5) Gennady Vasilyevich German (born 12 June 1969) – 2 years and 6 months
6) Roman Aleksandrovich Gridasov (16 September 1978) – 2 years and 6 months
7) Feliks Khasanovich Makhammadiyev (born 14 December 1984) – 3 years
8) Aleksey Petrovich Miretsky (born 14 December 1975) – 2 years and 6 months
All six also have 1 year’s restrictions on freedom + 5-year ban on holding leadership positions in any public organisation. Some of the six have been tortured
Criminal Code Article: 282.2, Part 1
Appeal: unsuccessful – 20 December 2019, Saratov Regional Court
Prison address: Bazhenov – 433510 Ulyanovskaya oblast, g. Dimitrovgrad, ul. Osipenko 22, FKU Ispravitelnaya koloniya No. 3 UFSIN Rossii po Ulyanovskoy oblasti; others – 460026, g. Orenburg, Krymsky pereulok 119, FKU Ispravitelnaya koloniya No. 1 UFSIN Rossii po Orenburgskoy oblasti

On 28 October 2020, a court refused Bazhenov early release and the replacement of the rest of his term with a fine. Budenchuk and Miretsky have also applied for early release; it is unknown when their cases will be heard in court.

– Tomsk Region
October District Court, Tomsk
5 November 2019
9) Sergey Gennadyevich Klimov (born 26 March 1970) – 6 years + 1 year’s restriction on freedom; 5-year ban on any educational activity and posting material on the internet
Criminal Code Article: 282.2, Part 1
Appeal: unsuccessful – 20 February 2020, Tomsk Regional Court
Prison address: 414044 Astrakhanskaya oblast, g. Astrakhan, ul. Sovetskoy Gvardii 50, FKU Ispravitelnaya koloniya No. 8 UFSIN Rossii po Astrakhanskoy oblasti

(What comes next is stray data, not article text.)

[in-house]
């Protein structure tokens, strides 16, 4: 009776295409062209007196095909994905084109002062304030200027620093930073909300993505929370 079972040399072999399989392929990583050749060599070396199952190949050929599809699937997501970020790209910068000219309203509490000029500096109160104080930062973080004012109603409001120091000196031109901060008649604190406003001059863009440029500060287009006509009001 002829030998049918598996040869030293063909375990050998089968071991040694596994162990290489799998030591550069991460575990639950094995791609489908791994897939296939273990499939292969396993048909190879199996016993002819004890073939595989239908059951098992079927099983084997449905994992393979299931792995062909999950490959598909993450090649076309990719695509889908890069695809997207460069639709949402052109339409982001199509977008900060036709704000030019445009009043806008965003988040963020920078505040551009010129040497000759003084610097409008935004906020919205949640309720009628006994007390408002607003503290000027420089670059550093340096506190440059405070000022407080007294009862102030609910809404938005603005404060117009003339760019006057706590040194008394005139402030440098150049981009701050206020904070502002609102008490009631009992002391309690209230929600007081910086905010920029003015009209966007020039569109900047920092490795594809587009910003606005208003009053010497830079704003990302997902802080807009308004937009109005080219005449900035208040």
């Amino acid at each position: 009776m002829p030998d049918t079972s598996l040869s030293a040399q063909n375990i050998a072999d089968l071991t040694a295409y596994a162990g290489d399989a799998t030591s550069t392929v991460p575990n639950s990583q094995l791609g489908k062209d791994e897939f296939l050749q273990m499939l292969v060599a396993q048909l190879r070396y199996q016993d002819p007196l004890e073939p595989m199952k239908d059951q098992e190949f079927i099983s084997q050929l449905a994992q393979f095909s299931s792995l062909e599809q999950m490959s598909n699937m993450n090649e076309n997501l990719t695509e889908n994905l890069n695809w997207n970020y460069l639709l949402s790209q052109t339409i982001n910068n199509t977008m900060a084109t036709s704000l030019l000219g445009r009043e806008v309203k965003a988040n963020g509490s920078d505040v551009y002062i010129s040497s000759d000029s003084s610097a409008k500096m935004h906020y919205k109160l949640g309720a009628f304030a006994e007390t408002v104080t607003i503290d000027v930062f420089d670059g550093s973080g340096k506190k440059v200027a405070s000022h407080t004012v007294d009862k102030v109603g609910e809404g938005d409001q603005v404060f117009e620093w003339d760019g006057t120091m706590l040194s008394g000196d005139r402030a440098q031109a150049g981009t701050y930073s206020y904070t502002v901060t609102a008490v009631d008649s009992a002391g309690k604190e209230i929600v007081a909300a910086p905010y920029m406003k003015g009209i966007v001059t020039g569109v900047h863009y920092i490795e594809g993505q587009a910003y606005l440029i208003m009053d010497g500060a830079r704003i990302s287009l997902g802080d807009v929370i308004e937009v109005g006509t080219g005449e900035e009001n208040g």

SENTENCED TO IMPRISONMENT – DETAINED AWAITING APPEAL

– Kemerovo Region
Beryozovsky City Court
2 September 2020
1) Sergey Alekseyevich Britvin (born 18 August 1965) – 4 years;
2) Vadim Anatolyevich Levchuk (born 6 February 1972) – 4 years
Criminal Code Article 282.2 Part 1
Appeal due late December 2020/mid-January 2021, Kemerovo Regional Court
Detention centre address: 652470, Kemerovskaya oblast, g. Anzhero-Sudzhensk, ul. Chekistov 1, FKU Sledstvenniy izolyator No. 4 UFSIN Rossii po Kemerovskoy oblasti

DETAINED AWAITING POSSIBLE DEPORTATION

– Khabarovsk Region
Blagoveshchensk City Court
19 June 2017
1) Yevgeny Lvovich Kim (born 5 October 1974) – 3 years and 9 months
Criminal Code Articles: 282.2, Part 1, and 282, Part 1
Tortured while in pre-trial detention in 2015; no suspect torturer known to have been arrested or put on criminal trial. Immediately Kim was released deprived of Russian citizenship and left stateless.

Railway District Court, Khabarovsk
10 April 2019
fined under Administrative Code Article 18.8, Part 1 for failing to have documentation and ordered deported.
Foreigners’ detention centre address: 680003 Khabarovsky kray, g. Khabarovsk, ul. Repina 3, Tsentr vremennogo soderzhaniya inostrannikh grazhdan

On 28 October 2020, Kim applied unsuccessfully for cancellation of his criminal record (snyatiye sudimosti). On 10 November, the Institute of Law and Public Policy lodged an appeal on Kim’s behalf at the Constitutional Court, questioning the constitutionality of Administrative Code Article 18.8, Part 1.1 (“Violation by a foreign citizen or stateless person of the residence regime of the Russian Federation, expressed in the absence of documents confirming the right to reside in the Russian Federation”) and Article 3.10, Part 5, which gives judges the right to detain people before deportation but does not impose any time limit. 

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Forum 18 believes that religious freedom is a fundamental human right, which is essential for the dignity of humanity and for true freedom.